Staying sober through the holidays can be a big ask even for those not in recovery. People who drink just occasionally consume three times more alcohol than normal over Thanksgiving and Christmas. Needless to say, people in recovery feel the pressure too, but staying sober is totally doable. Here’s some tips for a sober thanksgiving!

Be prepared & realistic

It’s important to understand that discomfort is a part of life. Unfortunately drinking for many of us is how we coped. We will find ourselves triggered but it’s how we react to the triggers that matters. Having sober friends on speed dial is always a good idea, and taking breaks outside for some air can relieve some pressure. It’s also a good idea to have an escape plan when things are getting too uncomfortable. Allowing people to know before hand that you’re sober and may find it difficult is one way of dealing with the issue. If that’s not something you’re comfortable with, then explaining you may have to leave early to feed your cat or pick a friend up is also an option. Getting to a meeting before the gathering can definitely keep you grounded. And don’t forget that InTheRooms.com run marathon meetings all day and night during holiday season to offer support wherever you are.

Bring your own

If you’re heading to a gathering of family and friends, you already know that some of them will be drinking alcohol. It’s best not to assume, even if they know you are sober, that they will have thought to provide non-alcoholic drinks for you. It’s easier to take your own so you feel safe in the knowledge you’re not being left out. Likewise, when it comes to toasts, make sure you have a drink in your hand already. It’s also easier to already have a drink than to have to explain that you’re not drinking.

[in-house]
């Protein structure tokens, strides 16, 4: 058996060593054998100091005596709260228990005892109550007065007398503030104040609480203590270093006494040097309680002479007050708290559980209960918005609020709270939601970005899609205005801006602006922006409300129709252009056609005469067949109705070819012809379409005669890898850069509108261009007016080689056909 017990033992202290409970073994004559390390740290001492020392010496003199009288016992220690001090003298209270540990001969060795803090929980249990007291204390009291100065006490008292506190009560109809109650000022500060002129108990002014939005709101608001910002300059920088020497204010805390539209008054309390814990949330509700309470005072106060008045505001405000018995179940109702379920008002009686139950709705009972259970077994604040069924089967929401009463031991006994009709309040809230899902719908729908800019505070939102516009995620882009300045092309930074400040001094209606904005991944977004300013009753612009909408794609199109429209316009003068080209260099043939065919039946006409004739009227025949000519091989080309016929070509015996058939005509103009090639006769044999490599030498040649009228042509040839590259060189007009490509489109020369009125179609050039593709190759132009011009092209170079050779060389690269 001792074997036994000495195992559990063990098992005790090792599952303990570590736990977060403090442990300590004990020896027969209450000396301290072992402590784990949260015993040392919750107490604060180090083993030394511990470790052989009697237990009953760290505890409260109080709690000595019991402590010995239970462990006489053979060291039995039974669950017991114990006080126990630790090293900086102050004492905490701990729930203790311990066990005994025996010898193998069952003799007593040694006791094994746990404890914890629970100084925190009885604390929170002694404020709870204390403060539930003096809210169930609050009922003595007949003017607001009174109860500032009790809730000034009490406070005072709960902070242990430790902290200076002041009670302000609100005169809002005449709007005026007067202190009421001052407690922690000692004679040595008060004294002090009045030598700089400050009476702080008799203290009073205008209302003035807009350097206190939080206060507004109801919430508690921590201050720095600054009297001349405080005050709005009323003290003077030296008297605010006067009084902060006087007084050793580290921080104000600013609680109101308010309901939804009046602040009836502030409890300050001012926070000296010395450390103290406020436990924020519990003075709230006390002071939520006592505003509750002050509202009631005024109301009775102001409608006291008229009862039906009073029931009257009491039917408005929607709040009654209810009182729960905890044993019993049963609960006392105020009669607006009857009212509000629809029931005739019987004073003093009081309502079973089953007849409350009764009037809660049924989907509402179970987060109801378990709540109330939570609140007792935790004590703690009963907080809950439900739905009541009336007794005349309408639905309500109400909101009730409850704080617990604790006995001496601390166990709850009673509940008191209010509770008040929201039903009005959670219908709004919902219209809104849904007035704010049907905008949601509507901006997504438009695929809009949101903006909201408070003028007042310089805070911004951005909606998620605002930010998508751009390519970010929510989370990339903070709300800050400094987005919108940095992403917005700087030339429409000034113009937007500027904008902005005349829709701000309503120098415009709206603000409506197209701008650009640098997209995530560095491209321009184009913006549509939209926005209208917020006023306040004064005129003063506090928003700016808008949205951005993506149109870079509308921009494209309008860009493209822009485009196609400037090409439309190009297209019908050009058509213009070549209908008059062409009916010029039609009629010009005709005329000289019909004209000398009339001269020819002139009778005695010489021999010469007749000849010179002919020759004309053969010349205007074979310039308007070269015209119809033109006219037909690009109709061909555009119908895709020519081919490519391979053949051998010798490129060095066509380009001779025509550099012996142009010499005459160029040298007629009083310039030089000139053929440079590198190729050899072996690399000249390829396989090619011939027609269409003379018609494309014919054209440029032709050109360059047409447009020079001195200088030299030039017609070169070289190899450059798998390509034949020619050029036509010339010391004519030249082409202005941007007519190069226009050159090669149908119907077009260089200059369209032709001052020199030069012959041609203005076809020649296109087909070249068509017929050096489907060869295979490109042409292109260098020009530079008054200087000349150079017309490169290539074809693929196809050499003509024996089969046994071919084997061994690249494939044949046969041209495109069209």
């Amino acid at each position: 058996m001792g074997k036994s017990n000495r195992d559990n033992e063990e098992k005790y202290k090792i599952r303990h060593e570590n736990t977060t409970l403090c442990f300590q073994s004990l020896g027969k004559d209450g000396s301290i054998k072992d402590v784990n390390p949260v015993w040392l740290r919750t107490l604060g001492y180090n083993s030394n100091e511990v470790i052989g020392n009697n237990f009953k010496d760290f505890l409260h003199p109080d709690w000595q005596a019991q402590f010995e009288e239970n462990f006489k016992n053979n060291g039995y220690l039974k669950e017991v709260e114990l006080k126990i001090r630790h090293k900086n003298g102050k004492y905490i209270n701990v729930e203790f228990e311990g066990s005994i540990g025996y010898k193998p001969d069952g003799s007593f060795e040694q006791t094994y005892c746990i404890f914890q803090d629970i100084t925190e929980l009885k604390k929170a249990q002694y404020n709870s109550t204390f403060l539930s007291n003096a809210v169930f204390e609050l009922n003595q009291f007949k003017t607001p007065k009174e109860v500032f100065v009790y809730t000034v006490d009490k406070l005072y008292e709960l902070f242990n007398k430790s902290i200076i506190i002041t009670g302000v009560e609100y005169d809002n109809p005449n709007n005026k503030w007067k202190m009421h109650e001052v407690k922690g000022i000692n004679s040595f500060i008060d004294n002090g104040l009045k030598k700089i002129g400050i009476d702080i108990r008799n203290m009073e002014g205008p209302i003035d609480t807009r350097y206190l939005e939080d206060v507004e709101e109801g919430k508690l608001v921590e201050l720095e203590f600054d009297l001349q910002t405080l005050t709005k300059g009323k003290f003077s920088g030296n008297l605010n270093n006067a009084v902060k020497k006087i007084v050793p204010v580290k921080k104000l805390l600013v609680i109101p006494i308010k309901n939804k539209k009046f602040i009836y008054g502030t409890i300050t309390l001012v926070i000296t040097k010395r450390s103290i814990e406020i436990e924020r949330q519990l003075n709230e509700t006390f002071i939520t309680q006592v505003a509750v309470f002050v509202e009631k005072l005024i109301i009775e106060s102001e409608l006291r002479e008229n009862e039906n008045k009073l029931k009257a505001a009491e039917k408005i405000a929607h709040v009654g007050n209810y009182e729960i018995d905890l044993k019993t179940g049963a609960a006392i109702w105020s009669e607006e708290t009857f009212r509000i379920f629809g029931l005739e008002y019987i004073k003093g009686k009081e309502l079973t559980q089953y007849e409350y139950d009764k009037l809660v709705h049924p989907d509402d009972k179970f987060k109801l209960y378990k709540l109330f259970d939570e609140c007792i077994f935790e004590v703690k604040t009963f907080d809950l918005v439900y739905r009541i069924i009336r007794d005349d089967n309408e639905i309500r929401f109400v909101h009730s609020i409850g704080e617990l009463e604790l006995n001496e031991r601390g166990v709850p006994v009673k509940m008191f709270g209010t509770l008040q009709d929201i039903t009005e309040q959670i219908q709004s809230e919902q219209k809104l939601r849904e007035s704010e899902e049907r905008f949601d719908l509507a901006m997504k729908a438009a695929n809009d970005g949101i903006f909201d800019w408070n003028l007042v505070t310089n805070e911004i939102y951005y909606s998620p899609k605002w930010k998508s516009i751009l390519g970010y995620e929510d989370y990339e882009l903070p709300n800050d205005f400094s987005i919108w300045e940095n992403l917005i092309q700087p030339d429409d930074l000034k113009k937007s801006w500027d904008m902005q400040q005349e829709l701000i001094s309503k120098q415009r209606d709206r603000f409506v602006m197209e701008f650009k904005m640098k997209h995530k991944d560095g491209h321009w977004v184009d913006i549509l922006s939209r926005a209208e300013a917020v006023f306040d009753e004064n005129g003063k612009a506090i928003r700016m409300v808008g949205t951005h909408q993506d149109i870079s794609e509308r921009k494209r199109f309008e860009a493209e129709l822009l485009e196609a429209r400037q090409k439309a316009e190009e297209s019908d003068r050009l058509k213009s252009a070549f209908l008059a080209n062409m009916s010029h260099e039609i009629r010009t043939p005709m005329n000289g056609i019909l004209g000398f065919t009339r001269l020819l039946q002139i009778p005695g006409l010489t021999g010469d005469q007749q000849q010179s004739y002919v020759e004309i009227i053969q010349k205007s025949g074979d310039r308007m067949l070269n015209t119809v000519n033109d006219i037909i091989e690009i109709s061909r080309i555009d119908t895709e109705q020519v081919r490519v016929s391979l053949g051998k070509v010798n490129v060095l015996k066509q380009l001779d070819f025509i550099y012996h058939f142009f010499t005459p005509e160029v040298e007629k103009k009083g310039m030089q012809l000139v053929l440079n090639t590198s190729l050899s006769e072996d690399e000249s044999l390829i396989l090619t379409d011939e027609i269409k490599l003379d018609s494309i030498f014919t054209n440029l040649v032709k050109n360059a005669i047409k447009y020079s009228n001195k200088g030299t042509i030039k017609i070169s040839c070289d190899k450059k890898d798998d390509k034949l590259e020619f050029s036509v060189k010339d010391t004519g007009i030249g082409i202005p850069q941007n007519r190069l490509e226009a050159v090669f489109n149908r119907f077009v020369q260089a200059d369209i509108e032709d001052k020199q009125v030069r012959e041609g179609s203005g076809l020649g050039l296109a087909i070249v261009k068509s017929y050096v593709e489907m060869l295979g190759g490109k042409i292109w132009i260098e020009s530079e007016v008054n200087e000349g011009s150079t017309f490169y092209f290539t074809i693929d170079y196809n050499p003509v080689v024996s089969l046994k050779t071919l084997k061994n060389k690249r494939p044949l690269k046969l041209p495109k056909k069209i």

Finding acceptance

Especially in the first few years, not drinking at holiday time can feel a little like you’re missing out. There is a certain kind of grief about leaving your old life behind, regardless of how chaotic your drinking may have been. We tend to retain the memories of the good parts of our drinking days when surrounded by others who are inebriated. But don’t be fooled. Remember there’s a reason you’re not drinking now and it’s usually never because you had fun and could control your behaviour! Holiday get-togethers are different now and if you want to remain sober, will continue to be. Which leads me to my next point.

Making new traditions

This can be tough if your family already has decades old traditions, but you can still make your own so you have something to look forward to. There’s always the option to get together with other sober friends before or after you family event. It’s also okay to just not go to family events if you feel your sobriety is threatened by alcohol being around or family behaviours. Looking after yourself first is totally acceptable and necessary.